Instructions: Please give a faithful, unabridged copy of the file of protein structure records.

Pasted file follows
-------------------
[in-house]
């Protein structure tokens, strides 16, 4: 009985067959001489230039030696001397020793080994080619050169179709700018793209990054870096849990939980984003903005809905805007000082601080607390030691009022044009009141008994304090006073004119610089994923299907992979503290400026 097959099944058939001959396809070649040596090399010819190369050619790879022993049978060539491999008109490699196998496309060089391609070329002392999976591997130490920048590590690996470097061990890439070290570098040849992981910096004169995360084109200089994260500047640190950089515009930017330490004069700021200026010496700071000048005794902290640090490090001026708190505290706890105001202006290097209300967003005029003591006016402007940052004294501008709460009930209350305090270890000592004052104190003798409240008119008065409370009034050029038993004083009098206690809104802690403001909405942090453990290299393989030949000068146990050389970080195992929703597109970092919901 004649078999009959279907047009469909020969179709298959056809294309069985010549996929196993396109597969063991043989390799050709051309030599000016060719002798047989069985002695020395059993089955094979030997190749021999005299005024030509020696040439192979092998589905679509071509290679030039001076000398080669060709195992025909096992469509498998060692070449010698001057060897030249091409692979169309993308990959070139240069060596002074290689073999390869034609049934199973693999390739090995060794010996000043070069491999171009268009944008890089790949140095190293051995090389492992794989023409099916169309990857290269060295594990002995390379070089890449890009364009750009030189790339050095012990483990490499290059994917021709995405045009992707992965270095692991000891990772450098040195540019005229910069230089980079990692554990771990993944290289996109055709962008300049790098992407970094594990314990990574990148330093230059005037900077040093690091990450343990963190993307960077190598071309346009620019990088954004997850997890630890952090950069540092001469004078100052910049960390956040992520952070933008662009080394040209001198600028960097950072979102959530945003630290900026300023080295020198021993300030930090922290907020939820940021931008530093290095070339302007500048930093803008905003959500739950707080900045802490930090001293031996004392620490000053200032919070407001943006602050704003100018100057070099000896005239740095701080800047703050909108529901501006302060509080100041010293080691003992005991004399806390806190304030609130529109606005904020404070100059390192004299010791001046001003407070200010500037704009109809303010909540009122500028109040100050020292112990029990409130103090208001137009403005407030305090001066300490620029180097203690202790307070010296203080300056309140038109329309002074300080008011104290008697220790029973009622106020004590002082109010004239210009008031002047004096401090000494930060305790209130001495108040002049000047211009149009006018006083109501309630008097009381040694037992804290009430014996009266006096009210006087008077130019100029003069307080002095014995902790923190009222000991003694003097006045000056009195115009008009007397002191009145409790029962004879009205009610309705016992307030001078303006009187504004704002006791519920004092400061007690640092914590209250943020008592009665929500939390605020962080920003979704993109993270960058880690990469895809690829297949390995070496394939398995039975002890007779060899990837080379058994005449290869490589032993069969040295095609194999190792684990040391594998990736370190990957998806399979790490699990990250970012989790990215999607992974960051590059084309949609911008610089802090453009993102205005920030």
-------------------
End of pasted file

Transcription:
[in-house]
């Protein structure tokens, strides 16, 4: 009985067959001489230039030696001397020793080994080619050169179709700018793209990054870096849990939980984003903005809905805007000082601080607390030691009022044009009141008994304090006073004119610089994923299907992979503290400026 097959099944058939001959396809070649040596090399010819190369050619790879022993049978060539491999008109490699196998496309060089391609070329002392999976591997130490920048590590690996470097061990890439070290570098040849992981910096004169995360084109200089994260500047640190950089515009930017330490004069700021200026010496700071000048005794902290640090490090001026708190505290706890105001202006290097209300967003005029003591006016402007940052004294501008709460009930209350305090270890000592004052104190003798409240008119008065409370009034050029038993004083009098206690809104802690403001909405942090453990290299393989030949000068146990050389970080195992929703597109970092919901 004649078999009959279907047009469909020969179709298959056809294309069985010549996929196993396109597969063991043989390799050709051309030599000016060719002798047989069985002695020395059993089955094979030997190749021999005299005024030509020696040439192979092998589905679509071509290679030039001076000398080669060709195992025909096992469509498998060692070449010698001057060897030249091409692979169309993308990959070139240069060596002074290689073999390869034609049934199973693999390739090995060794010996000043070069491999171009268009944008890089790949140095190293051995090389492992794989023409099916169309990857290269060295594990002995390379070089890449890009364009750009030189790339050095012990483990490499290059994917021709995405045009992707992965270095692991000891990772450098040195540019005229910069230089980079990692554990771990993944290289996109055709962008300049790098992407970094594990314990990574990148330093230059005037900077040093690091990450343990963190993307960077190598071309346009620019990088954004997850997890630890952090950069540092001469004078100052910049960390956040992520952070933008662009080394040209001198600028960097950072979102959530945003630290900026300023080295020198021993300030930090922290907020939820940021931008530093290095070339302007500048930093803008905003959500739950707080900045802490930090001293031996004392620490000053200032919070407001943006602050704003100018100057070099000896005239740095701080800047703050909108529901501006302060509080100041010293080691003992005991004399806390806190304030609130529109606005904020404070100059390192004299010791001046001003407070200010500037704009109809303010909540009122500028109040100050020292112990029990409130103090208001137009403005407030305090001066300490620029180097203690202790307070010296203080300056309140038109329309002074300080008011104290008697220790029973009622106020004590002082109010004239210009008031002047004096401090000494930060305790209130001495108040002049000047211009149009006018006083109501309630008097009381040694037992804290009430014996009266006096009210006087008077130019100029003069307080002095014995902790923190009222000991003694003097006045000056009195115009008009007397002191009145409790029962004879009205009610309705016992307030001078303006009187504004704002006791519920004092400061007690640092914590209250943020008592009665929500939390605020962080920003979704993109993270960058880690990469895809690829297949390995070496394939398995039975002890007779060899990837080379058994005449290869490589032993069969040295095609194999190792684990040391594998990736370190990957998806399979790490699990990250970012989790990215999607992974960051590059084309949609911008610089802090453009993102205005920030």